Seattle's Consolidated Works is a contemporary arts venu with a theater, film center, galleries and it is the meeting place for a new organization of political artists.
In the first gallery is an installation with Rachel Corrie's emails that were read in the United States Senate and are a tender reminder. (The 23-year-old peace activist Rachel Corrie was crushed to death by a bulldozer as she tried to prevent the Israeli army destroying homes. Seattle's Vets for Peace are known as the Rachel Corrie Brigade, in her honor.) Painted representations of Rachel's vulnerable body were surrounded by quotations from her emails in red as in blood, interspersed with pink-faced men in suits.
Several galleries contained multimedia works by the collective Negativland. Negativland coined the term "culturejamming," which figures prominently in
Paintings of Bush and Lincoln were juxtaposed, distorted as through a trick mirror. Images of sunshine and light morphed into warlike scenes which were high-tech in the present, flying pig missiles in the past. The animals in both paintings devolved into skeletons as they entered the death and war segment of each painting. Other icons, such as semi trucks and flags were incorporated into the pieces, including one of Nixon with "four more years," and another with JFK.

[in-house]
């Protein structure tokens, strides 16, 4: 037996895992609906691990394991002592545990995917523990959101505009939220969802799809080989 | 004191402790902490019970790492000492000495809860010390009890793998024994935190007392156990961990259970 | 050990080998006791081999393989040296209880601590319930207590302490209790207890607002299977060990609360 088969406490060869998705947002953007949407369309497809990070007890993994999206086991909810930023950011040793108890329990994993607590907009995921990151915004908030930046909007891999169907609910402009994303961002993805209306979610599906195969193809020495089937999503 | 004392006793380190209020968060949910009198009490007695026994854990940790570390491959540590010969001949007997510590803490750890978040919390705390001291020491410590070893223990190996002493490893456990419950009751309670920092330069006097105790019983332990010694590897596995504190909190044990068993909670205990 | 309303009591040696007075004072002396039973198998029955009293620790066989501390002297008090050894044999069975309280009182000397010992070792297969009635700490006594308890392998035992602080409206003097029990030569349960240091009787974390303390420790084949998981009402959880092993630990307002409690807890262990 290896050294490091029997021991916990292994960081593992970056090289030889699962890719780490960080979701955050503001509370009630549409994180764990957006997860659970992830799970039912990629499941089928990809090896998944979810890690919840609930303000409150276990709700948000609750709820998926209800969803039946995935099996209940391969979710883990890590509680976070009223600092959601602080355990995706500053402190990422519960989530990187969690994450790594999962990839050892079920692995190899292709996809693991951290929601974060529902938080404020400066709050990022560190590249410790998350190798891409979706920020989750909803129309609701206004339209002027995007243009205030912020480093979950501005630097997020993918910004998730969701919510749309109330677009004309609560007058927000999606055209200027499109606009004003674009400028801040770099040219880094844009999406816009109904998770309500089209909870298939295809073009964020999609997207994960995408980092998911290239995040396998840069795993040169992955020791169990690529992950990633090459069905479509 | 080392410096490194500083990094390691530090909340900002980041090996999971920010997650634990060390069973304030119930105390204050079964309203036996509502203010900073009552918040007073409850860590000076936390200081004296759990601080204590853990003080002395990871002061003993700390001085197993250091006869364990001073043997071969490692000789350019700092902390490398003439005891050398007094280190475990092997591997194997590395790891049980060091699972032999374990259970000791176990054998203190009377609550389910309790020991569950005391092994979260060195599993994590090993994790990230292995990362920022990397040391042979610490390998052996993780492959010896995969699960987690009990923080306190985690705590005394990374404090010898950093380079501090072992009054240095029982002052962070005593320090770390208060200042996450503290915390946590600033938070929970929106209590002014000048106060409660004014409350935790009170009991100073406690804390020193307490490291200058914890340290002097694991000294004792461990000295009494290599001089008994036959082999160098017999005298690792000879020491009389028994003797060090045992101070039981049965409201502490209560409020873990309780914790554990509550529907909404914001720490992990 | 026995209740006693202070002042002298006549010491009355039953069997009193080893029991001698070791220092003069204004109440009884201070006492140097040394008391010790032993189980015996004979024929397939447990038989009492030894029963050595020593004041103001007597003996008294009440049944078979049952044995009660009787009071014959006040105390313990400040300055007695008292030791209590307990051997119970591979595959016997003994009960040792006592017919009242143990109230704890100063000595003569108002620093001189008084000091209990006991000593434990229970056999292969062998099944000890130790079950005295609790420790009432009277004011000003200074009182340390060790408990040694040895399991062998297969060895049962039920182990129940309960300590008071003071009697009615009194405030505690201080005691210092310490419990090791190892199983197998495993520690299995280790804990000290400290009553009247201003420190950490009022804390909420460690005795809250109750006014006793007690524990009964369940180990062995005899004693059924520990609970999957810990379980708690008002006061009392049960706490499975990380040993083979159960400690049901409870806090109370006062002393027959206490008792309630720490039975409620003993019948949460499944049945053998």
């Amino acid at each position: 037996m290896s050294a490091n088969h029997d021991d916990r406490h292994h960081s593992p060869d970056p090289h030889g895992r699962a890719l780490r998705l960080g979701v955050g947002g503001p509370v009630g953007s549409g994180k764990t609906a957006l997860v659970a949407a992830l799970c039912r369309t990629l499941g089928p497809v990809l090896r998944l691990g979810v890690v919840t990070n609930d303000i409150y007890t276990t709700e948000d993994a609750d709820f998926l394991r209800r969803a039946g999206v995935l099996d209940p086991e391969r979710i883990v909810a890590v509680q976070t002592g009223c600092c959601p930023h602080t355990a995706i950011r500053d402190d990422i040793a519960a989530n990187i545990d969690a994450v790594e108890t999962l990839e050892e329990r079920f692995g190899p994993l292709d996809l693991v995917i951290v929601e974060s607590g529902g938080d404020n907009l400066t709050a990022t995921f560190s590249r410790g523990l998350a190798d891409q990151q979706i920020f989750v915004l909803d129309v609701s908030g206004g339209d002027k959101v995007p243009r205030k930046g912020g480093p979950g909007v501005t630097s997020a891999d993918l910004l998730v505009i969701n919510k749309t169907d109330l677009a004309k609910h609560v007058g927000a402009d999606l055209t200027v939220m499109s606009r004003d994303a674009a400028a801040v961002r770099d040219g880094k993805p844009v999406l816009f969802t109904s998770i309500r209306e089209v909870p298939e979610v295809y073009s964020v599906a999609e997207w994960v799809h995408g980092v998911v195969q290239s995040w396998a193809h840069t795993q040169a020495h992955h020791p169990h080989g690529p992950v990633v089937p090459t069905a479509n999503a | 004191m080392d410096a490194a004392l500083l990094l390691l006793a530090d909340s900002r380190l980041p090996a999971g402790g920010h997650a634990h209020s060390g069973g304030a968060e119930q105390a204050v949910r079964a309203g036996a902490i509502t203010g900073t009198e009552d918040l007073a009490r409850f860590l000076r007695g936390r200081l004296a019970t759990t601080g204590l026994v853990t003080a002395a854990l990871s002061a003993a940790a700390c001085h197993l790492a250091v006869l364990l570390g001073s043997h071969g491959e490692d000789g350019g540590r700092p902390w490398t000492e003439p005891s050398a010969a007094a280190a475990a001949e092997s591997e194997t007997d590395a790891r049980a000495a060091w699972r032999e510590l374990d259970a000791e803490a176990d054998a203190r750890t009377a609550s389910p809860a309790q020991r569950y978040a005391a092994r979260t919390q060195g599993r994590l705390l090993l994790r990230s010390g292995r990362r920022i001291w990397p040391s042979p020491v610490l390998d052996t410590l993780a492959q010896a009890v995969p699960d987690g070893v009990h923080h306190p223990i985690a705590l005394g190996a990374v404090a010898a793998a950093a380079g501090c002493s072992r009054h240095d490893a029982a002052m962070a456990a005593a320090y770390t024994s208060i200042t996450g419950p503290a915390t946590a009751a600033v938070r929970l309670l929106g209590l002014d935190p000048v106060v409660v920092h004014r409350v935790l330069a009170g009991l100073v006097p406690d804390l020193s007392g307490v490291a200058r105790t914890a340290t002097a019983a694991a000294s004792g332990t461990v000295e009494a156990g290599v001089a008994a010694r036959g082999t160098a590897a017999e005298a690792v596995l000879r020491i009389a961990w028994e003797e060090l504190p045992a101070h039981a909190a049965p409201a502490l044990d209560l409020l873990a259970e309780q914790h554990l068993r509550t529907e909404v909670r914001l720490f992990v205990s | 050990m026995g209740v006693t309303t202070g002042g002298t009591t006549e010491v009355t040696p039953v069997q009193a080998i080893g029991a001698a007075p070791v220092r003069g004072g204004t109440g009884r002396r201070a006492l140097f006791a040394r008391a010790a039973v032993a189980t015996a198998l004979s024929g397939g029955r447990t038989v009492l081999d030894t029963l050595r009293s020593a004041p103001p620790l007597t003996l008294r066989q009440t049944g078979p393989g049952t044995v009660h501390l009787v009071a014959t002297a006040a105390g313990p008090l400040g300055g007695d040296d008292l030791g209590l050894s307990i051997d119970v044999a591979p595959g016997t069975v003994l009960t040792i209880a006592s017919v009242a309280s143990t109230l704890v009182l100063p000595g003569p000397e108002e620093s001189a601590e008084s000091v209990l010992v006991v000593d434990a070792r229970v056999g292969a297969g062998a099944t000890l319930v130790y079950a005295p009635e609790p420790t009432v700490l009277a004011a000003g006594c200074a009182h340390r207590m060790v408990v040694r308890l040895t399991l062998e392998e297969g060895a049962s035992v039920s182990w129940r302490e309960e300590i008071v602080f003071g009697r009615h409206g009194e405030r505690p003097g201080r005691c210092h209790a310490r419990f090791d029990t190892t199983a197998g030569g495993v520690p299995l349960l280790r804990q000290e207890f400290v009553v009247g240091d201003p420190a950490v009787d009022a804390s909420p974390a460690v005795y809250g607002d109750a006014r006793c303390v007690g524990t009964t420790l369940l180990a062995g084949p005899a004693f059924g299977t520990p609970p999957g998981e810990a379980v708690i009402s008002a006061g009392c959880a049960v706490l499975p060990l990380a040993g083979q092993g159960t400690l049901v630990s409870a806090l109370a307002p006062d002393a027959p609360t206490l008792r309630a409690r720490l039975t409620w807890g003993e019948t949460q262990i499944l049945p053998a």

In the film room were works of promising young local film makers. My favorite documented the ideas of elementary school children on war. Several children, probably 6 or 7 years old, were able to look into the camera and explain that both sides thought the other side was the enemy. One girl explained that she knew about war because of her “eyes and ears.” She said, “My ears knew about planes flying into buildings and my eyes saw people marching to stop the war.” My other favorite detailed the creation of a small neighborhood park in a Hispanic/multicultural neighborhood devoted to Cesar Chavez, with musical stones. This neighborhood, called South Park, has always been our international farming area which produces local produce, as for the famous Pike Place Market.
In the theater were Slanty-Eyed Mama an Asian-Canadian rap/electric violin duo from Toronto, doing a live show called "Birth of aNasian". I was able to see their version of "Rice Rice Baby, whichwent way beyond the Wierd Al Yankovic parody, with references to nail salons. massage parlors and other Asian female stereotypes.